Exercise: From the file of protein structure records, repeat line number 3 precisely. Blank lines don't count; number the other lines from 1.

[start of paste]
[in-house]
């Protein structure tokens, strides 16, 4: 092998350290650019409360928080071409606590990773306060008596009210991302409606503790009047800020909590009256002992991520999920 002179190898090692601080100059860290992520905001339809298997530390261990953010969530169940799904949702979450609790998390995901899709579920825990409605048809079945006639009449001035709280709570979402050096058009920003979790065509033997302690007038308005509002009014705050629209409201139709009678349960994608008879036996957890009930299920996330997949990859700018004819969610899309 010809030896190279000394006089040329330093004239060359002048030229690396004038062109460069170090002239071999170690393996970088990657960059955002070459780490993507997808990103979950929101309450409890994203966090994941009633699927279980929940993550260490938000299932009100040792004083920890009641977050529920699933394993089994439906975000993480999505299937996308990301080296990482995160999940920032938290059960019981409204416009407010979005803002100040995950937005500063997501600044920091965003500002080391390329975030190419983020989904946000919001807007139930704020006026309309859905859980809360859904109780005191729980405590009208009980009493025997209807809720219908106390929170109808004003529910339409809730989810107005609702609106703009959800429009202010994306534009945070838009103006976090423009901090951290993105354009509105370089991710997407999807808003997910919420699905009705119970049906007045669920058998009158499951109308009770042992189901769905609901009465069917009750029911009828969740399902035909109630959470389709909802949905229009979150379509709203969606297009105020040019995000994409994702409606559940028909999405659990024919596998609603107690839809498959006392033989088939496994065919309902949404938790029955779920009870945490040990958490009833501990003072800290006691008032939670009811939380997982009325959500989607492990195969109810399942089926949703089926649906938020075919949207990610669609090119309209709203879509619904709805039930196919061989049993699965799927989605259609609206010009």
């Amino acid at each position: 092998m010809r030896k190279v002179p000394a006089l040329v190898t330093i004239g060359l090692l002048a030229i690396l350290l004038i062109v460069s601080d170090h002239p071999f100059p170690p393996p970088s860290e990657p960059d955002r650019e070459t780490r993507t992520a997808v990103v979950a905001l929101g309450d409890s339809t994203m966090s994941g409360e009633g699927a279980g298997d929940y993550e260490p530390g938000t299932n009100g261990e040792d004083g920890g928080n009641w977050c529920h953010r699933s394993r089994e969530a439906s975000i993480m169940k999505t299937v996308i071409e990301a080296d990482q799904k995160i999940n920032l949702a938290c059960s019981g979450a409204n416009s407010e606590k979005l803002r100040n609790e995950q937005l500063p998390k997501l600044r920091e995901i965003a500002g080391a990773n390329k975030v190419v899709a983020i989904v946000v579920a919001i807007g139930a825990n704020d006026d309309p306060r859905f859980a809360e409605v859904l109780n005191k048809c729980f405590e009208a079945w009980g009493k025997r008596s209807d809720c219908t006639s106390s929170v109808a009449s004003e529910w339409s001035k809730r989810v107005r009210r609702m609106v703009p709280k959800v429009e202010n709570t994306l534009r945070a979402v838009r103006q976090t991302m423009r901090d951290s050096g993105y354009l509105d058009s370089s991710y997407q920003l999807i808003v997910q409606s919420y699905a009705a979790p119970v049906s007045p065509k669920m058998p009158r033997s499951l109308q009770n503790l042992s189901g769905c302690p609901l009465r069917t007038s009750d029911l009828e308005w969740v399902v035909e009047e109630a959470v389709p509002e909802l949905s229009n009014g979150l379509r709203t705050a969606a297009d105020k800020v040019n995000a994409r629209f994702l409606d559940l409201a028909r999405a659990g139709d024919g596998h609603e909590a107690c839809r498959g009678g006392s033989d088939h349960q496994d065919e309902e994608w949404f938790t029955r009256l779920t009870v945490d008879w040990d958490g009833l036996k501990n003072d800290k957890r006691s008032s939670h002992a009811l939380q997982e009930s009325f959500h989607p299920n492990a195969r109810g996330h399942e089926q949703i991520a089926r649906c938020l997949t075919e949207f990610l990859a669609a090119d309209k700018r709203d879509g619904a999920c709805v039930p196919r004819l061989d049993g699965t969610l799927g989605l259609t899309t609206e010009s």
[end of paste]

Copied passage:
């Amino acid at each position: 092998m010809r030896k190279v002179p000394a006089l040329v190898t330093i004239g060359l090692l002048a030229i690396l350290l004038i062109v460069s601080d170090h002239p071999f100059p170690p393996p970088s860290e990657p960059d955002r650019e070459t780490r993507t992520a997808v990103v979950a905001l929101g309450d409890s339809t994203m966090s994941g409360e009633g699927a279980g298997d929940y993550e260490p530390g938000t299932n009100g261990e040792d004083g920890g928080n009641w977050c529920h953010r699933s394993r089994e969530a439906s975000i993480m169940k999505t299937v996308i071409e990301a080296d990482q799904k995160i999940n920032l949702a938290c059960s019981g979450a409204n416009s407010e606590k979005l803002r100040n609790e995950q937005l500063p998390k997501l600044r920091e995901i965003a500002g080391a990773n390329k975030v190419v899709a983020i989904v946000v579920a919001i807007g139930a825990n704020d006026d309309p306060r859905f859980a809360e409605v859904l109780n005191k048809c729980f405590e009208a079945w009980g009493k025997r008596s209807d809720c219908t006639s106390s929170v109808a009449s004003e529910w339409s001035k809730r989810v107005r009210r609702m609106v703009p709280k959800v429009e202010n709570t994306l534009r945070a979402v838009r103006q976090t991302m423009r901090d951290s050096g993105y354009l509105d058009s370089s991710y997407q920003l999807i808003v997910q409606s919420y699905a009705a979790p119970v049906s007045p065509k669920m058998p009158r033997s499951l109308q009770n503790l042992s189901g769905c302690p609901l009465r069917t007038s009750d029911l009828e308005w969740v399902v035909e009047e109630a959470v389709p509002e909802l949905s229009n009014g979150l379509r709203t705050a969606a297009d105020k800020v040019n995000a994409r629209f994702l409606d559940l409201a028909r999405a659990g139709d024919g596998h609603e909590a107690c839809r498959g009678g006392s033989d088939h349960q496994d065919e309902e994608w949404f938790t029955r009256l779920t009870v945490d008879w040990d958490g009833l036996k501990n003072d800290k957890r006691s008032s939670h002992a009811l939380q997982e009930s009325f959500h989607p299920n492990a195969r109810g996330h399942e089926q949703i991520a089926r649906c938020l997949t075919e949207f990610l990859a669609a090119d309209k700018r709203d879509g619904a999920c709805v039930p196919r004819l061989d049993g699965t969610l799927g989605l259609t899309t609206e010009s």